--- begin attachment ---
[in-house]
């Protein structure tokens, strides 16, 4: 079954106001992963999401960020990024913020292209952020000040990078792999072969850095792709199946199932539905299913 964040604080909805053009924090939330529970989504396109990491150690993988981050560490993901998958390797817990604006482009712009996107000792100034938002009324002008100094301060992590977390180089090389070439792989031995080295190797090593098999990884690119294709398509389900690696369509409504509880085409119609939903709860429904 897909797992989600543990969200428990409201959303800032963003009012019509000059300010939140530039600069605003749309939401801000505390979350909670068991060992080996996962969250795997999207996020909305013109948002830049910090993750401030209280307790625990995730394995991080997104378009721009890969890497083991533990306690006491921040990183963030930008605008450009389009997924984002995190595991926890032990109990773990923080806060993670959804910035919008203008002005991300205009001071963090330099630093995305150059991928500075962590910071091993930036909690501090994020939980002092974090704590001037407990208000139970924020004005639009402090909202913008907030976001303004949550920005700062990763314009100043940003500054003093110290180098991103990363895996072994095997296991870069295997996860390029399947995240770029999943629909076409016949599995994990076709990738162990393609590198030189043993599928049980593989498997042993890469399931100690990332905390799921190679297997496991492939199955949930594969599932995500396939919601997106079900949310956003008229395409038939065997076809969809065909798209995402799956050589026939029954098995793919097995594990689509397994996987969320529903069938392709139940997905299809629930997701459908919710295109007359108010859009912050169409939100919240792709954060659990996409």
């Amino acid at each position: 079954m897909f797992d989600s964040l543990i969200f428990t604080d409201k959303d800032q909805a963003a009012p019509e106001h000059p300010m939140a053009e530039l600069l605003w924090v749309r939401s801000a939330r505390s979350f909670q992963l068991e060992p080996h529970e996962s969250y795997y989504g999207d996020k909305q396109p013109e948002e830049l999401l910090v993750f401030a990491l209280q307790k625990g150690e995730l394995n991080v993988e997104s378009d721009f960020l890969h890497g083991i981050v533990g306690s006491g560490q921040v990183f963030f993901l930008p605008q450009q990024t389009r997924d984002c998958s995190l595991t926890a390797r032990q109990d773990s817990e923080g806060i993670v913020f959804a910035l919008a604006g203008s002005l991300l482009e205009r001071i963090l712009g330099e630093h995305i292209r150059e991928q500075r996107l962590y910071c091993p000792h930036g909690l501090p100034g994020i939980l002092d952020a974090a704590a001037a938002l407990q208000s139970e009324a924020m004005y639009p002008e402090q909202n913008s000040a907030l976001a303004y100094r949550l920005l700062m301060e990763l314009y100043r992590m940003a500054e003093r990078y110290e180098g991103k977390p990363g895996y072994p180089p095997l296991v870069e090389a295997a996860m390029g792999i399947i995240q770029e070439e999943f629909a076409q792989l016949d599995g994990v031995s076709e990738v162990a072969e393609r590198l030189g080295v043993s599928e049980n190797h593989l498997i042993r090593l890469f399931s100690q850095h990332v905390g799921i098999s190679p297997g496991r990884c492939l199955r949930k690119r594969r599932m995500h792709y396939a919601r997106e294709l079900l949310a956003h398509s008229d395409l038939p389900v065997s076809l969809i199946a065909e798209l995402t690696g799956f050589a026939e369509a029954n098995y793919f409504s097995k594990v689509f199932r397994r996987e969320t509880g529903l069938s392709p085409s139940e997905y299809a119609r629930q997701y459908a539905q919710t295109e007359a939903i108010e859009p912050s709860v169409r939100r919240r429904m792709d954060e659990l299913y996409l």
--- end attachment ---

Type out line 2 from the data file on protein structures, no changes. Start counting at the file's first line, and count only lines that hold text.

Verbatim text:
């Protein structure tokens, strides 16, 4: 079954106001992963999401960020990024913020292209952020000040990078792999072969850095792709199946199932539905299913 964040604080909805053009924090939330529970989504396109990491150690993988981050560490993901998958390797817990604006482009712009996107000792100034938002009324002008100094301060992590977390180089090389070439792989031995080295190797090593098999990884690119294709398509389900690696369509409504509880085409119609939903709860429904 897909797992989600543990969200428990409201959303800032963003009012019509000059300010939140530039600069605003749309939401801000505390979350909670068991060992080996996962969250795997999207996020909305013109948002830049910090993750401030209280307790625990995730394995991080997104378009721009890969890497083991533990306690006491921040990183963030930008605008450009389009997924984002995190595991926890032990109990773990923080806060993670959804910035919008203008002005991300205009001071963090330099630093995305150059991928500075962590910071091993930036909690501090994020939980002092974090704590001037407990208000139970924020004005639009402090909202913008907030976001303004949550920005700062990763314009100043940003500054003093110290180098991103990363895996072994095997296991870069295997996860390029399947995240770029999943629909076409016949599995994990076709990738162990393609590198030189043993599928049980593989498997042993890469399931100690990332905390799921190679297997496991492939199955949930594969599932995500396939919601997106079900949310956003008229395409038939065997076809969809065909798209995402799956050589026939029954098995793919097995594990689509397994996987969320529903069938392709139940997905299809629930997701459908919710295109007359108010859009912050169409939100919240792709954060659990996409």